Federal CHCOs are in the unique position of having to manage their own workforce along with employee issues agencywide. But many acknowledge that HR professionals haven't received the kind of training and support they need.
A Partnership for Public Service report published in 2010 found 46 percent of 68 CHCOs surveyed say their HR staffs lack the skills necessary to launch new governmentwide hiring practices. In addition, the CHCOs said growing demands on HR personnel to improve agency hiring operations and workforce management could make the situation worse.
"There are 23,000 federal HR professionals, but not all of them in the assessment of CHCOs have the skills they need and too often lack the competencies going forward," says Palguta. "This is particularly critical because now with budgets [agencies] are having difficulty not only hiring new [HR employees] but training the ones they have."
The Chief Human Capital Officers Council and the Office of Personnel Management are working to roll out Human Resources University, a Web-based platform offering a course catalog, career guide for current and future HR professionals, and information on specific topics, including recruitment and benefits. The site is designed to help guide the career trajectory of federal HR managers while ensuring they receive the technical and core competencies they need to excel in their field, according to officials.
"We have treated ourselves like redheaded stepchildren, taking care of everyone else but not ourselves," says Lovelace. "Nothing is more important than people, and we need to make sure HR people are there to support the organization." HR University is an efficient and cost-effective way to train personnel professionals, for whom key skills are applicable no matter where they work, says Neal. Agencies tend to develop their own costly education programs, and employees end up with HR training that varies in quality, or sometimes receive no training at all, he notes.
"Developing it over and over and over again is a very poor use of resources, and given our budget situation we can't afford to spend money multiple times to get the same result," Neal says.
Agencies also face a brain drain among HR professionals who are ready to retire, says Jeff Pon, former CHCO at the Energy Department and now a principal at Booz Allen Hamilton. He notes that training is particularly important to prepare employees to carry out human capital initiatives. "It's vital for us to train the new workforce on what we knew before and have the existing workforce to actually mentor and coach the new workforce on the basics of HR," he says. "There's a huge gap in terms of skills when you talk about position classification and management."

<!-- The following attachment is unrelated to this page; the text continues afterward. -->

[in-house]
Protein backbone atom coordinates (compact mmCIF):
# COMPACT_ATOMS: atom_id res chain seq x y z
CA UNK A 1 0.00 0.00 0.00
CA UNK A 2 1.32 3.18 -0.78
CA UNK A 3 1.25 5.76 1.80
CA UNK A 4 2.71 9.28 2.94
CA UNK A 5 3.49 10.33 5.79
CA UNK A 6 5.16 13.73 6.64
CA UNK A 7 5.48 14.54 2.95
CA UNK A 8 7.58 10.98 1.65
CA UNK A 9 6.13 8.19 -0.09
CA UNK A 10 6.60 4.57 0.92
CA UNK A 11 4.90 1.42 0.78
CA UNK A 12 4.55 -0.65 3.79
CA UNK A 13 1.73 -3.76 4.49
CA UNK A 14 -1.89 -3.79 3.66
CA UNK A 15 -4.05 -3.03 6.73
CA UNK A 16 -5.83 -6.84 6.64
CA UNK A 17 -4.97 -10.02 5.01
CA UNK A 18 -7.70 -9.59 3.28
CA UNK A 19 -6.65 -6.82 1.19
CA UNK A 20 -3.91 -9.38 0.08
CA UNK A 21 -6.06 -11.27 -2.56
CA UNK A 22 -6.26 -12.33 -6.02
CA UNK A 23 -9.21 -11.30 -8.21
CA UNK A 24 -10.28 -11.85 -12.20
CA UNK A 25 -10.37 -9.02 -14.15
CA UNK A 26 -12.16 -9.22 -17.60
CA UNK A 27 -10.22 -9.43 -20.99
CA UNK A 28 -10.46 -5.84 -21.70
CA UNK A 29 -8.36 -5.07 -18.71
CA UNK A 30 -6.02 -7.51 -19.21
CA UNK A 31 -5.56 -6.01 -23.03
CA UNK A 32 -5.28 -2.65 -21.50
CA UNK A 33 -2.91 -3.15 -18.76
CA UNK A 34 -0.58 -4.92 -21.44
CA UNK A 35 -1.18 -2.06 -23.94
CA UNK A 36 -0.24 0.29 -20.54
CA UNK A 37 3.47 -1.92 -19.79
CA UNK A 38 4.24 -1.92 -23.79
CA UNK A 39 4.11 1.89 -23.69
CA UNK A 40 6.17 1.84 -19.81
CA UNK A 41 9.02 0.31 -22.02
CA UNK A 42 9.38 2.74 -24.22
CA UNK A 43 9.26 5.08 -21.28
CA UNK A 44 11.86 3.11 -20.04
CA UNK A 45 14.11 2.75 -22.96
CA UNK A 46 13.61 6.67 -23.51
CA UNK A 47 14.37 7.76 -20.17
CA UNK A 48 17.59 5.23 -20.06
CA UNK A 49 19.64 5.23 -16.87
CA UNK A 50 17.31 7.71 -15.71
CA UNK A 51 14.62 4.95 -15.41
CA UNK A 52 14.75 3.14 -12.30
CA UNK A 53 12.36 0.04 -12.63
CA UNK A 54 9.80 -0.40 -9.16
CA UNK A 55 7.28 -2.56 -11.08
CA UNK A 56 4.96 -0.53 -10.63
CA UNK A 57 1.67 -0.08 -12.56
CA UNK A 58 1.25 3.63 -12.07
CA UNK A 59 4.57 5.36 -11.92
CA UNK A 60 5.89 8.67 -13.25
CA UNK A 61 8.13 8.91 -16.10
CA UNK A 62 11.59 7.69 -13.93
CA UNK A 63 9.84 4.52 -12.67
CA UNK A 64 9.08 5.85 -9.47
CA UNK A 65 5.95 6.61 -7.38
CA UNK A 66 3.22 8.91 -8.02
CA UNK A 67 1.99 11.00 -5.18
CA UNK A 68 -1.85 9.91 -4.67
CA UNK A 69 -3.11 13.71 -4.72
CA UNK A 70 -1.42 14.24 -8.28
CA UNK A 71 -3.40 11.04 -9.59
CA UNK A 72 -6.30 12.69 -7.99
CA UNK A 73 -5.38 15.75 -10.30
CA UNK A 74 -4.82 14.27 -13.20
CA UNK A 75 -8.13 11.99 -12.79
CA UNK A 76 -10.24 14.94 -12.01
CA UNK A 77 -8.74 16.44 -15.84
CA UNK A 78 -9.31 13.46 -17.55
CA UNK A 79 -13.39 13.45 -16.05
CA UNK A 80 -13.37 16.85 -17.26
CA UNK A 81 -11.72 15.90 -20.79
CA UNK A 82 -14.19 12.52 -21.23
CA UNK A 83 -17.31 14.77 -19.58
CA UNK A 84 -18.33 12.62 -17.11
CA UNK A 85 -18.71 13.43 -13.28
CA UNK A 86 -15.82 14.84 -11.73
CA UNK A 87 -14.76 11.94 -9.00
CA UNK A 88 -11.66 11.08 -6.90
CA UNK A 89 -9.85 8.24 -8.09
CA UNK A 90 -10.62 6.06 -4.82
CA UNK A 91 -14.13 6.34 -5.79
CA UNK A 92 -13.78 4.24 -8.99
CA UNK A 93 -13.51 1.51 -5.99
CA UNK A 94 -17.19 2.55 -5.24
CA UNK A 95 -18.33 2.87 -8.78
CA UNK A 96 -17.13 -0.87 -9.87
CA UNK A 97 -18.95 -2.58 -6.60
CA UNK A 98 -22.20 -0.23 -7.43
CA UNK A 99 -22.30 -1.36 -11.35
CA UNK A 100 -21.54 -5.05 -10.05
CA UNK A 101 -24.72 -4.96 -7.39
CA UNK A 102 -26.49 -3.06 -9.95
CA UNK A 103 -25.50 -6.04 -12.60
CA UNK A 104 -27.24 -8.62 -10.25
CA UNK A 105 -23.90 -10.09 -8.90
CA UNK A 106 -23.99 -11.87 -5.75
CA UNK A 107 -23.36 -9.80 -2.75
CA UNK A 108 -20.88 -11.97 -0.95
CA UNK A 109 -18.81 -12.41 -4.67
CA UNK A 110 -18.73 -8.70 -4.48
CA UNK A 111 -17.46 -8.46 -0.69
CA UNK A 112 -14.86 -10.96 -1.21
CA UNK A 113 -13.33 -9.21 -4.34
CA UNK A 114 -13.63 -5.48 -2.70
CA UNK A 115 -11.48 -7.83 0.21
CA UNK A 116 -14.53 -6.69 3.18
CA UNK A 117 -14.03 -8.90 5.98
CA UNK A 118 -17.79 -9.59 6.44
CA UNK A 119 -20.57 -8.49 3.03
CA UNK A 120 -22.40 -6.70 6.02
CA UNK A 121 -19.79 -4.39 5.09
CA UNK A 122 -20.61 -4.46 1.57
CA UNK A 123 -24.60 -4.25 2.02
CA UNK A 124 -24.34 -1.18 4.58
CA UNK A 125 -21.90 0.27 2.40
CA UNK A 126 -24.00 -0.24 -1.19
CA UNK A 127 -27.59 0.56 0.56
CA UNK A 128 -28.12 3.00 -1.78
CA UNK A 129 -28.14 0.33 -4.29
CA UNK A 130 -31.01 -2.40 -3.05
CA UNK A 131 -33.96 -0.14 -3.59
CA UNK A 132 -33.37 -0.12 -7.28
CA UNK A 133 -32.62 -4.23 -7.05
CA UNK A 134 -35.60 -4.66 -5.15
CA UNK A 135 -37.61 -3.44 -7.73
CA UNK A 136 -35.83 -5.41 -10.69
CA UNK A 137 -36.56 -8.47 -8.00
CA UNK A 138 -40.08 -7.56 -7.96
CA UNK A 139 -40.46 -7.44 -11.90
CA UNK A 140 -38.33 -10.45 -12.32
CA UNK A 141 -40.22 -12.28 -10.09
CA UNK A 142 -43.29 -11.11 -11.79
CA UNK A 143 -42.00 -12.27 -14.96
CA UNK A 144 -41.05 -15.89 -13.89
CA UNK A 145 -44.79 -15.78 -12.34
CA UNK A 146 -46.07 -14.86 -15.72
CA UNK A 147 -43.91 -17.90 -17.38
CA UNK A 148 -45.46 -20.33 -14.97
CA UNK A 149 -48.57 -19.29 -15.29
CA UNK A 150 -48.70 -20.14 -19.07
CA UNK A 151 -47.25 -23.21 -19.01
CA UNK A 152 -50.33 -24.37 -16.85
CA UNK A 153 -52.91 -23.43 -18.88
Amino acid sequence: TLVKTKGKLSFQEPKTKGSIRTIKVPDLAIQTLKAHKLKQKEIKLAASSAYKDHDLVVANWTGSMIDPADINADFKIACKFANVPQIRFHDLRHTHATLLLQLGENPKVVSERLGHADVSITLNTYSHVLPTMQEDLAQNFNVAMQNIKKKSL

Collaboration Is Key
Agency leaders point to the Chief Human Capital Officers Council, a group chaired by the director of OPM and the deputy director for management at the Office of Management and Budget, as an important resource for managing the many issues facing federal CHCOs. The council provides a venue for officials to come together to solve problems collaboratively, share best practices and address initiatives like HR University, hiring reform, labor relations and performance management, they say.
SSA's Wells is the last CHCO left in government who was converted to the position under a 2002 law requiring federal agencies to designate or appoint chief human capital officers who also would serve on an advisory council. He says although agencies have different missions, performance management systems and workforces, a common commitment to public service and governmentwide hiring and pay structures create a sense of community among CHCOs.
"Agencies do not make up a monolith," says Wells. "There is an obvious thread that runs through. There are so many commonalities that it really has helped to have a group of people you can come together with and they can understand what the trials and tribulations are."
Lovelace says where agencies used to focus on their own workforce issues, they now are being asked to work collaboratively to build a federal HR community. To be successful, especially when money is tight, the collective effort must go beyond just the CHCO Council, she notes. "HR at the end of the day is not just the responsibility of people in the HR office," she says. "It is the responsibility of every manager across the organization. It really requires us to be creative and not just depend on getting more money."
Ultimately, CHCOs say they are hard at work managing initiatives to transform the federal government into a place where people want to work.